Posts Tagged ‘Yom Hashoah’

I was listening to a story on NPR the other day about Violins of Hope. It was about how a professor in NC was looking for musical instruments that were played in the concentration camps of WWII. Nazis would pluck Jews with violin cases in their hands off the cattle cars and direct them away from the ovens and into an orchestra. Many had not been played since, but were stored like a scar that can never be erased; “So I opened the violin, and there inside there [were] ashes.” After awhile, it became difficult to drive. http://www.npr.org/2012/04/15/150645417/violins-of-hope-instruments-from-the-holocaust

A week after the seventh day of Passover, Jews around the world mark the Day of Remembrance, or Yom Hashoah, differently. In Israel a siren is heard at sundown and again at sunset for 2 minutes of silence when everything, including traffic, stops. Families in America may light a a yahrzeit (memorial) candle on this day and recite Kadish (the prayer for the dead that never mentions death) in order to bear witness to the unthinkable.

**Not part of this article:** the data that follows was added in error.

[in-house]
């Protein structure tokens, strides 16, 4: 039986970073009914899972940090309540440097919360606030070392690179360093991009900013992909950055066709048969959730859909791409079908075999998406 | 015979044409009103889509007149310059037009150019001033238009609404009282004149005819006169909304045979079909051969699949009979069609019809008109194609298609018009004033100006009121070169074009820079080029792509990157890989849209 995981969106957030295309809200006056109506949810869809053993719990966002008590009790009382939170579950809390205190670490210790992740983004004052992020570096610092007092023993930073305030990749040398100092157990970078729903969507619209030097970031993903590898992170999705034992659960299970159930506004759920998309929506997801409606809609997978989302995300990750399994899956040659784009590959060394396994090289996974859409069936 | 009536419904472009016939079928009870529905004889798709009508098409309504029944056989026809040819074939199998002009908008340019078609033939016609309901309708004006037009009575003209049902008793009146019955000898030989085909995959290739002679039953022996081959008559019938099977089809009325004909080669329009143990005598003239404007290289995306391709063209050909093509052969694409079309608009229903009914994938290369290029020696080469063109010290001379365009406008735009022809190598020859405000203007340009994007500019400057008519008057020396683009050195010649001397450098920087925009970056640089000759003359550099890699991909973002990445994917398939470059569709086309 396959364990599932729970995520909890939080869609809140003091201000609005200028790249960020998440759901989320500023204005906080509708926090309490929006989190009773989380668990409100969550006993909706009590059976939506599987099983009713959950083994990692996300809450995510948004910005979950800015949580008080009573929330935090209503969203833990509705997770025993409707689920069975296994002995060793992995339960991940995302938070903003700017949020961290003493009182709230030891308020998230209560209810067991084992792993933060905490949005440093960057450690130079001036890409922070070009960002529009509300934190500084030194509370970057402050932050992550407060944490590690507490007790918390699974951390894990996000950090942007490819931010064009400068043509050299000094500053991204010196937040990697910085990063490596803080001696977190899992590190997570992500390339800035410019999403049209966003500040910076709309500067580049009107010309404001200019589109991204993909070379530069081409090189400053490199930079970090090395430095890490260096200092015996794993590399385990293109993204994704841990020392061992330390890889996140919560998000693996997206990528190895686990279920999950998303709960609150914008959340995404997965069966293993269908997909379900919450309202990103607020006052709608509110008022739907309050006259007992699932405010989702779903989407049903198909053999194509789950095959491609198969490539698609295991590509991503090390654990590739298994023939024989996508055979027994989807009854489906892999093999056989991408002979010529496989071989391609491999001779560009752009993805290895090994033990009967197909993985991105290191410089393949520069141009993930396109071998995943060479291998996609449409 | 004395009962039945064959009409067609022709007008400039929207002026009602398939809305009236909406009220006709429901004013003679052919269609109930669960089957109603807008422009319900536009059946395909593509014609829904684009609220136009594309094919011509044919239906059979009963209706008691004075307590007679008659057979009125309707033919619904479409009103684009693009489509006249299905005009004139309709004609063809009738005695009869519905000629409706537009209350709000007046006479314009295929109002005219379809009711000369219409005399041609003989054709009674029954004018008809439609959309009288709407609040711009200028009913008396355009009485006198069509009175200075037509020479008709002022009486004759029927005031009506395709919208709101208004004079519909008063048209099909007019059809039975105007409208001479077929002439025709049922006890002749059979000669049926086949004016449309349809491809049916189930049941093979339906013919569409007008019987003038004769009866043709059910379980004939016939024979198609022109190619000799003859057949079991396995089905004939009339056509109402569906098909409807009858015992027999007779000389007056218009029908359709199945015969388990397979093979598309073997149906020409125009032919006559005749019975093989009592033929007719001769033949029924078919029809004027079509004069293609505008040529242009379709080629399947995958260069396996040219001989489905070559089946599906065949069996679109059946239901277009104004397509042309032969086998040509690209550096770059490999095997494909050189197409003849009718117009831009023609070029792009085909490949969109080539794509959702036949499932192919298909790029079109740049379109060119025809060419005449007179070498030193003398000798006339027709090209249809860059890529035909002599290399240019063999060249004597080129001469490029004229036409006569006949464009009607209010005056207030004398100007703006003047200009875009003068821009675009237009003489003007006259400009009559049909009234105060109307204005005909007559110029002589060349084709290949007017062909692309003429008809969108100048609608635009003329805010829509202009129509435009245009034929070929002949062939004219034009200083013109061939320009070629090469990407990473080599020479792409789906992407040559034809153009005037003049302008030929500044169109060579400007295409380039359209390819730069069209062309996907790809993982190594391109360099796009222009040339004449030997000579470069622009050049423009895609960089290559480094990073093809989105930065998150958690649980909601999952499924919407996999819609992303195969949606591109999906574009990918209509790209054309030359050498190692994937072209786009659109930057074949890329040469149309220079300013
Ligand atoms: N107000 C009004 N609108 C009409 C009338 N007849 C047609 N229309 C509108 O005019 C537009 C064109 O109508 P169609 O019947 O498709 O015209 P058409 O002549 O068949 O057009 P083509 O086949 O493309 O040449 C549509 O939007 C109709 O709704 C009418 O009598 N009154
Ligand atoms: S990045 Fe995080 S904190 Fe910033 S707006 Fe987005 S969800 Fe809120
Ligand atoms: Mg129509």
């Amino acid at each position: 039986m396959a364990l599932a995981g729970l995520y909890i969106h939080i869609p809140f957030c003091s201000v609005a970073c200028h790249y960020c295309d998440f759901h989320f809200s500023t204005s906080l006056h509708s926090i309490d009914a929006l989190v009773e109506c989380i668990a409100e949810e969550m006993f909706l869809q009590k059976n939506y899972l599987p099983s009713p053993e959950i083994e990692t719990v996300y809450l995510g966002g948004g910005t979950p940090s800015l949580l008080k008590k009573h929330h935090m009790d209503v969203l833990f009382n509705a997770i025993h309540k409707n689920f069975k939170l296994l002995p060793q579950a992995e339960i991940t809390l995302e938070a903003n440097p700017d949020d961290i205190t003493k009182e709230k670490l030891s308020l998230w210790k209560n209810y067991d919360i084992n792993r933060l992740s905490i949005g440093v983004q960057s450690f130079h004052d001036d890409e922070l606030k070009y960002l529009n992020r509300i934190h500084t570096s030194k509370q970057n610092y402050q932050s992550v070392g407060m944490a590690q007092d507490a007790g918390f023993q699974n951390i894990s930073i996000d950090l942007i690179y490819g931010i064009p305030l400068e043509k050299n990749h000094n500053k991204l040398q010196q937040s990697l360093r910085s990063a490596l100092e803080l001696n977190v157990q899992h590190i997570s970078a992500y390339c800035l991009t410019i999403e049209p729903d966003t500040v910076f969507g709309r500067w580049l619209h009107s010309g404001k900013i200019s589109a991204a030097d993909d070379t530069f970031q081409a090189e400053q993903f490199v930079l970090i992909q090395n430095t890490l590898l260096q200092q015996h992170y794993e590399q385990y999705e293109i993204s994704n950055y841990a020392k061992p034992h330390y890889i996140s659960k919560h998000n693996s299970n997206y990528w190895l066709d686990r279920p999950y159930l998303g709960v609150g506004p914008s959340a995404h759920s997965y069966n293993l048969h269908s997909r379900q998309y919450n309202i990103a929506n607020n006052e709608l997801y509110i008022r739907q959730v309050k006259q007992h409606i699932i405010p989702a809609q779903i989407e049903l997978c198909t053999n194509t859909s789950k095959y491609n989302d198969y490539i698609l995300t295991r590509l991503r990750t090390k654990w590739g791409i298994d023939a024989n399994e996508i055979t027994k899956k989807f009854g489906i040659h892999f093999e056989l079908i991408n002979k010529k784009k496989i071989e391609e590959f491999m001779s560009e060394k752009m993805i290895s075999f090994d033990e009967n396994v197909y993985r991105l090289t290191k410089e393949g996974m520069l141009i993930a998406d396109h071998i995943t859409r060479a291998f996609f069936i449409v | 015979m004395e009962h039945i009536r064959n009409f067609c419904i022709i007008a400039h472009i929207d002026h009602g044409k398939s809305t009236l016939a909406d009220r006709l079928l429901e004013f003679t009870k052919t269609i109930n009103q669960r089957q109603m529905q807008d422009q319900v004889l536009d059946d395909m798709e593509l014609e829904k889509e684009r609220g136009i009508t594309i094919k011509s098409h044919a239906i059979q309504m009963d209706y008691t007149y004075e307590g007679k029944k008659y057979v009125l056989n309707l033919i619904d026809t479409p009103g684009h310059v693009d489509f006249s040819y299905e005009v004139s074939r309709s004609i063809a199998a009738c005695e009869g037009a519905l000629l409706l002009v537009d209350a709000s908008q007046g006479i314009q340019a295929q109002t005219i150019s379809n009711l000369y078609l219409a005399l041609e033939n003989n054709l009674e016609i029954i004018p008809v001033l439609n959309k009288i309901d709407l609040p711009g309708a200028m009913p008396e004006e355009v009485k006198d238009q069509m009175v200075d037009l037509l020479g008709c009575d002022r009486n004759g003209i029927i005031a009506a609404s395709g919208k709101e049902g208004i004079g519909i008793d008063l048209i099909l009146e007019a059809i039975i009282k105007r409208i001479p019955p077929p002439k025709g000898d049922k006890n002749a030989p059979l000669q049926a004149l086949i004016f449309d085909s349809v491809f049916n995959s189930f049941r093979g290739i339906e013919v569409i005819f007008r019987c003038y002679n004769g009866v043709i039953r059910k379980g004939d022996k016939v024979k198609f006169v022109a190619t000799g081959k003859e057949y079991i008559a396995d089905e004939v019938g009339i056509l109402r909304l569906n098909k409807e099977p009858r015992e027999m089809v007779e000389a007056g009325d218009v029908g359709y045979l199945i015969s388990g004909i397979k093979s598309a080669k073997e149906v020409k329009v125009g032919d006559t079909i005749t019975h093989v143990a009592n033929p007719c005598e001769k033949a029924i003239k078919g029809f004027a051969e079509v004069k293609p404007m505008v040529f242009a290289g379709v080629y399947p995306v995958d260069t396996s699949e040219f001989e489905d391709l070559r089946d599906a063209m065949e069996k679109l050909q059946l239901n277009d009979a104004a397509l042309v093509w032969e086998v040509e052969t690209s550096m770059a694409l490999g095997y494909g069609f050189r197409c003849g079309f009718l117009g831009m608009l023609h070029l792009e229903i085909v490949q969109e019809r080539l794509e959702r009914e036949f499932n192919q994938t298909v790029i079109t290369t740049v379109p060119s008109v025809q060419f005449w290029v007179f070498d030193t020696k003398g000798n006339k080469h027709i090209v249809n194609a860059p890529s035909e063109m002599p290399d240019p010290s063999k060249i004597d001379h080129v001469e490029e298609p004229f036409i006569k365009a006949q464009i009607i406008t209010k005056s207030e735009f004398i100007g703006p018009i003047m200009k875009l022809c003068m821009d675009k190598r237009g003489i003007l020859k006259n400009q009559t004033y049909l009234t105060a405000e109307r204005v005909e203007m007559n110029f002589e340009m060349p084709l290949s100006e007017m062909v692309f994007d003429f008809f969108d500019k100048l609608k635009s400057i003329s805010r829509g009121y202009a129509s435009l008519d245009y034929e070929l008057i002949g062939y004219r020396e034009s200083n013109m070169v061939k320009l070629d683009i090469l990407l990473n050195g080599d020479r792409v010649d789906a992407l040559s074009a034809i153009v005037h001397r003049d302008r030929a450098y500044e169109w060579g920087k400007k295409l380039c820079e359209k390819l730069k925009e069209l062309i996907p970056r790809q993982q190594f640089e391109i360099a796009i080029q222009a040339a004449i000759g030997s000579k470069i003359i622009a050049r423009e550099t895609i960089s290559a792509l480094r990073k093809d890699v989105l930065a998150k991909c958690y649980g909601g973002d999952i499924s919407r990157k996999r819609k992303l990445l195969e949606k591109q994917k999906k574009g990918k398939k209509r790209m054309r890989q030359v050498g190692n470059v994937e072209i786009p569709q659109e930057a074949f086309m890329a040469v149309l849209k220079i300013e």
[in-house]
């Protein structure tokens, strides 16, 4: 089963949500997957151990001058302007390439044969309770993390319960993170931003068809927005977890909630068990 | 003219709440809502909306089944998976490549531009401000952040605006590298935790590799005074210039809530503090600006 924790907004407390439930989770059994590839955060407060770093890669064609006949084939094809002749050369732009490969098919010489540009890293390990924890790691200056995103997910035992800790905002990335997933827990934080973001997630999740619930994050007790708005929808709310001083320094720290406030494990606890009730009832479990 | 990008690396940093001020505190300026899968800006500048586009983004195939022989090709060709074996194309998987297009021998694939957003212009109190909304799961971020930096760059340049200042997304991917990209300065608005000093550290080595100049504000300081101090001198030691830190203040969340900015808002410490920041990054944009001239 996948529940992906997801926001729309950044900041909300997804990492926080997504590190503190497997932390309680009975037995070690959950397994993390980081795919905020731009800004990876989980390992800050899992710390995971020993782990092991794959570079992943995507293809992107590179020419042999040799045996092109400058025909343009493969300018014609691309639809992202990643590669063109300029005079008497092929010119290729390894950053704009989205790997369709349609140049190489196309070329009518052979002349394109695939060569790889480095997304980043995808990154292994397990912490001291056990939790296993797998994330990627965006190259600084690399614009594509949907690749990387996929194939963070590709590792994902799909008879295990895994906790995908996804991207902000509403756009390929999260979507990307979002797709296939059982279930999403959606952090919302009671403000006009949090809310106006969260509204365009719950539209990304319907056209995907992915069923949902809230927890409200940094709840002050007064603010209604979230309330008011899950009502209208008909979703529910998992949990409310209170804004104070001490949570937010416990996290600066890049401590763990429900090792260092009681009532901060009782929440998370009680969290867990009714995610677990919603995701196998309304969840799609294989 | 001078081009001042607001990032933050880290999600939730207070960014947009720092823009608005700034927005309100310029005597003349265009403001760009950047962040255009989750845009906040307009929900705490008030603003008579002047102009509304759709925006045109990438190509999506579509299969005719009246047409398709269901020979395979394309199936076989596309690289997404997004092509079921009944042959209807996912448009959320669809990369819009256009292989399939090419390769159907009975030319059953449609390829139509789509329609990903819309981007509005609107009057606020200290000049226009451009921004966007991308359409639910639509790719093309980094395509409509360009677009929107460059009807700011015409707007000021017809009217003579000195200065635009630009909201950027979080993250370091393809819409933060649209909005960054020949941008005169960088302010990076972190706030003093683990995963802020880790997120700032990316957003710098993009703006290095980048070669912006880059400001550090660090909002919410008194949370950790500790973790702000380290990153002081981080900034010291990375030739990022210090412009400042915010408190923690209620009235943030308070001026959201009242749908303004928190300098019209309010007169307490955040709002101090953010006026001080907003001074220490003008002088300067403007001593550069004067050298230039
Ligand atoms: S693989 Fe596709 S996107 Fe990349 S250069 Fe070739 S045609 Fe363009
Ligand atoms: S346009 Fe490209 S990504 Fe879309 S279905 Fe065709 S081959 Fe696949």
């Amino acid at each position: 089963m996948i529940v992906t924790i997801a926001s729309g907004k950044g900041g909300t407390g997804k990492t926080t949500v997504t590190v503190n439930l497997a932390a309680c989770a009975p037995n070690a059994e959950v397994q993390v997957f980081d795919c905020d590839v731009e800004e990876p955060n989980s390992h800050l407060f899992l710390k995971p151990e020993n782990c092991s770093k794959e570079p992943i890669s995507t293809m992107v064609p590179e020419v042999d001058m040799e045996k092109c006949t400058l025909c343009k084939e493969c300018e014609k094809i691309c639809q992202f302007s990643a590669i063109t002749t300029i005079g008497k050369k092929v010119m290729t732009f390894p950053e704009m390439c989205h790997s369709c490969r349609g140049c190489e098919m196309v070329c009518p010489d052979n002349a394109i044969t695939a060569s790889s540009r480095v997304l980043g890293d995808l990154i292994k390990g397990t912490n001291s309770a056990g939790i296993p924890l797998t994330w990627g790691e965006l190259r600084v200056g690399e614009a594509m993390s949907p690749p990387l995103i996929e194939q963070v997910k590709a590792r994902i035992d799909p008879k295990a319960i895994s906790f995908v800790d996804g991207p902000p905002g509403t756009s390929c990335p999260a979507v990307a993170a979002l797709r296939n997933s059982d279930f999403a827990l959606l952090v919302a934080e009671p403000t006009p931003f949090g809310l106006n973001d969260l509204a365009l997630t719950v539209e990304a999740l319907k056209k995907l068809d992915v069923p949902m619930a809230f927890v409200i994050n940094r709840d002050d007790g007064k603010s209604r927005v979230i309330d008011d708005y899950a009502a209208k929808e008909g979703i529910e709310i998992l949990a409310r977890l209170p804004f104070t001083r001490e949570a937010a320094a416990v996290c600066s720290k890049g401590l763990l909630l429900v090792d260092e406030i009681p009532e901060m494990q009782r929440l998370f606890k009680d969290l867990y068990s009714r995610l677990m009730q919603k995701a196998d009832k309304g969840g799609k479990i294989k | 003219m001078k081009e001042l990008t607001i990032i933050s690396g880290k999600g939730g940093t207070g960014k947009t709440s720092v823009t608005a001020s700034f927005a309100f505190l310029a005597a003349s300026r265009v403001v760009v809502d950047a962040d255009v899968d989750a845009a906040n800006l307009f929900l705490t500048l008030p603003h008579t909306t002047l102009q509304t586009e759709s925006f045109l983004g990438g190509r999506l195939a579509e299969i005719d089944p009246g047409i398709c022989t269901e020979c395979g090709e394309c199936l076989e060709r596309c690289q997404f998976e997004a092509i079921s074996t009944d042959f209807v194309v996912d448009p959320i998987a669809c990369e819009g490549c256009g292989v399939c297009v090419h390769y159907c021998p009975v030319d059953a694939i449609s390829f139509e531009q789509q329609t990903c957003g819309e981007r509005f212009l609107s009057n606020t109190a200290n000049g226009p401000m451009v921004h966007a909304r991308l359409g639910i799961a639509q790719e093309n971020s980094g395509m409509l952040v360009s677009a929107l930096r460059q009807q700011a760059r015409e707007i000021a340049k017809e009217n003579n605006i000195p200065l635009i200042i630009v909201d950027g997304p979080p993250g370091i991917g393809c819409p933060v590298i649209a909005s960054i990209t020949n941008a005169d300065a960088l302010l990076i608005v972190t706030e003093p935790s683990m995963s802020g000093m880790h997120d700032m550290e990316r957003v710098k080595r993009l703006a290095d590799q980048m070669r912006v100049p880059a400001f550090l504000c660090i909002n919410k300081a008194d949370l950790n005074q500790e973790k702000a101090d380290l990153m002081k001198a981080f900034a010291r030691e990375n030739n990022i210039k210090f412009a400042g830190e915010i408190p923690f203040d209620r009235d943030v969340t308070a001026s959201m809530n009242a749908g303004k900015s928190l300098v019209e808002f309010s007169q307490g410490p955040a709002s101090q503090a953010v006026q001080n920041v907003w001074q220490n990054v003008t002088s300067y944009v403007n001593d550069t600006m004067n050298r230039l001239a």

Bob’s Grandparents came to this country before the war. Still, many relatives were lost. The only woman I ever met with a number on her arm, passed away on the second day of Passover this year. She was the Mother of a cousin in NY, and was married to another survivor. They both died with their families around them in great old age. They met as youngsters after the war in a refugee camp in Italy. That love can survive that period of time, the Shoah, is miracle enough.

Silence and indifference to suffering, silence and indifference to injustice, fear and hate speech are part of what lead Europe off the brink of sanity in the 1930s. Today, more than 30 death camp violins have been restored and music from the camps has been recreated. Today the Auschwitz violinist can play his instrument again.

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